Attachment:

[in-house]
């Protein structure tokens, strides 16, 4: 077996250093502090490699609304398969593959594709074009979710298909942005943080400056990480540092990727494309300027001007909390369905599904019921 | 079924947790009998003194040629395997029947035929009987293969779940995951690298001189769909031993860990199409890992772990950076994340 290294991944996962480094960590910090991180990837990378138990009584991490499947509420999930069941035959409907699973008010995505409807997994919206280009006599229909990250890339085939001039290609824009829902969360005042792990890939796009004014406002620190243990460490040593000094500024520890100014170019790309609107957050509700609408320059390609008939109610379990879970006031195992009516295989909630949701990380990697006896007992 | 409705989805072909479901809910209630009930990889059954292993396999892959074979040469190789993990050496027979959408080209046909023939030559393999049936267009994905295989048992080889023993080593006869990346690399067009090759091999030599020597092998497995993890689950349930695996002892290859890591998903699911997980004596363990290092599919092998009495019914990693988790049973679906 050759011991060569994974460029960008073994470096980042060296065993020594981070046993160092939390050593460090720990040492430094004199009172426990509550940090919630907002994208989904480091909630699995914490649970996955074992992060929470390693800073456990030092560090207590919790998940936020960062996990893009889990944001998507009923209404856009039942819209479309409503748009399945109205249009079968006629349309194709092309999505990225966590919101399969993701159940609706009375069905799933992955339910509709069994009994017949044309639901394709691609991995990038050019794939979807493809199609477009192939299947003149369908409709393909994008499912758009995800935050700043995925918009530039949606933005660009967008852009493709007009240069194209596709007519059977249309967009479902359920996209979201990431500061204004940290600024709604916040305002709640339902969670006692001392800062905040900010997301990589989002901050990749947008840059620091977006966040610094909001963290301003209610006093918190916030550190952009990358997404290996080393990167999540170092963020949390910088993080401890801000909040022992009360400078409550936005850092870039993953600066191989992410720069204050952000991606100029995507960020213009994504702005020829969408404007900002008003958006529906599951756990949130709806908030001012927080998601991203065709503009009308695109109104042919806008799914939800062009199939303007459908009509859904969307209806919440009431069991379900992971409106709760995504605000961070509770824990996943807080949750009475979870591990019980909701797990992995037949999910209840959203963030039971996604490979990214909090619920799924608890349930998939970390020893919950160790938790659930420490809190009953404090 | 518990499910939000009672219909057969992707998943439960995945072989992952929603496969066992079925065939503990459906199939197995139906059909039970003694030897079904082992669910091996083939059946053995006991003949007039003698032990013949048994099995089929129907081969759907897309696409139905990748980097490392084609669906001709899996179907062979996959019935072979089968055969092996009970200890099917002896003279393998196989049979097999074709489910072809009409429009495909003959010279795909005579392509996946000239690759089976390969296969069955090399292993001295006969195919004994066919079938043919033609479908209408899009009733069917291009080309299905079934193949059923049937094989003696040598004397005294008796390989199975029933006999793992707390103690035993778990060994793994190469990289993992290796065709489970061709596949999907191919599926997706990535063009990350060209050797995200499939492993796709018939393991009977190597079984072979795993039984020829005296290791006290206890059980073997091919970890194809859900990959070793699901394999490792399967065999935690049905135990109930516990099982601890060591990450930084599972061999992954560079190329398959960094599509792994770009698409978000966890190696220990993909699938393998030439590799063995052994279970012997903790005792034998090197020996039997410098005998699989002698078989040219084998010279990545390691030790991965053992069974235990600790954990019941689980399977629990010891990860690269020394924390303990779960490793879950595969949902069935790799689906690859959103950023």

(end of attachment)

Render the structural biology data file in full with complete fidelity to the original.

[in-house]
């Protein structure tokens, strides 16, 4: 077996250093502090490699609304398969593959594709074009979710298909942005943080400056990480540092990727494309300027001007909390369905599904019921 | 079924947790009998003194040629395997029947035929009987293969779940995951690298001189769909031993860990199409890992772990950076994340 290294991944996962480094960590910090991180990837990378138990009584991490499947509420999930069941035959409907699973008010995505409807997994919206280009006599229909990250890339085939001039290609824009829902969360005042792990890939796009004014406002620190243990460490040593000094500024520890100014170019790309609107957050509700609408320059390609008939109610379990879970006031195992009516295989909630949701990380990697006896007992 | 409705989805072909479901809910209630009930990889059954292993396999892959074979040469190789993990050496027979959408080209046909023939030559393999049936267009994905295989048992080889023993080593006869990346690399067009090759091999030599020597092998497995993890689950349930695996002892290859890591998903699911997980004596363990290092599919092998009495019914990693988790049973679906 050759011991060569994974460029960008073994470096980042060296065993020594981070046993160092939390050593460090720990040492430094004199009172426990509550940090919630907002994208989904480091909630699995914490649970996955074992992060929470390693800073456990030092560090207590919790998940936020960062996990893009889990944001998507009923209404856009039942819209479309409503748009399945109205249009079968006629349309194709092309999505990225966590919101399969993701159940609706009375069905799933992955339910509709069994009994017949044309639901394709691609991995990038050019794939979807493809199609477009192939299947003149369908409709393909994008499912758009995800935050700043995925918009530039949606933005660009967008852009493709007009240069194209596709007519059977249309967009479902359920996209979201990431500061204004940290600024709604916040305002709640339902969670006692001392800062905040900010997301990589989002901050990749947008840059620091977006966040610094909001963290301003209610006093918190916030550190952009990358997404290996080393990167999540170092963020949390910088993080401890801000909040022992009360400078409550936005850092870039993953600066191989992410720069204050952000991606100029995507960020213009994504702005020829969408404007900002008003958006529906599951756990949130709806908030001012927080998601991203065709503009009308695109109104042919806008799914939800062009199939303007459908009509859904969307209806919440009431069991379900992971409106709760995504605000961070509770824990996943807080949750009475979870591990019980909701797990992995037949999910209840959203963030039971996604490979990214909090619920799924608890349930998939970390020893919950160790938790659930420490809190009953404090 | 518990499910939000009672219909057969992707998943439960995945072989992952929603496969066992079925065939503990459906199939197995139906059909039970003694030897079904082992669910091996083939059946053995006991003949007039003698032990013949048994099995089929129907081969759907897309696409139905990748980097490392084609669906001709899996179907062979996959019935072979089968055969092996009970200890099917002896003279393998196989049979097999074709489910072809009409429009495909003959010279795909005579392509996946000239690759089976390969296969069955090399292993001295006969195919004994066919079938043919033609479908209408899009009733069917291009080309299905079934193949059923049937094989003696040598004397005294008796390989199975029933006999793992707390103690035993778990060994793994190469990289993992290796065709489970061709596949999907191919599926997706990535063009990350060209050797995200499939492993796709018939393991009977190597079984072979795993039984020829005296290791006290206890059980073997091919970890194809859900990959070793699901394999490792399967065999935690049905135990109930516990099982601890060591990450930084599972061999992954560079190329398959960094599509792994770009698409978000966890190696220990993909699938393998030439590799063995052994279970012997903790005792034998090197020996039997410098005998699989002698078989040219084998010279990545390691030790991965053992069974235990600790954990019941689980399977629990010891990860690269020394924390303990779960490793879950595969949902069935790799689906690859959103950023």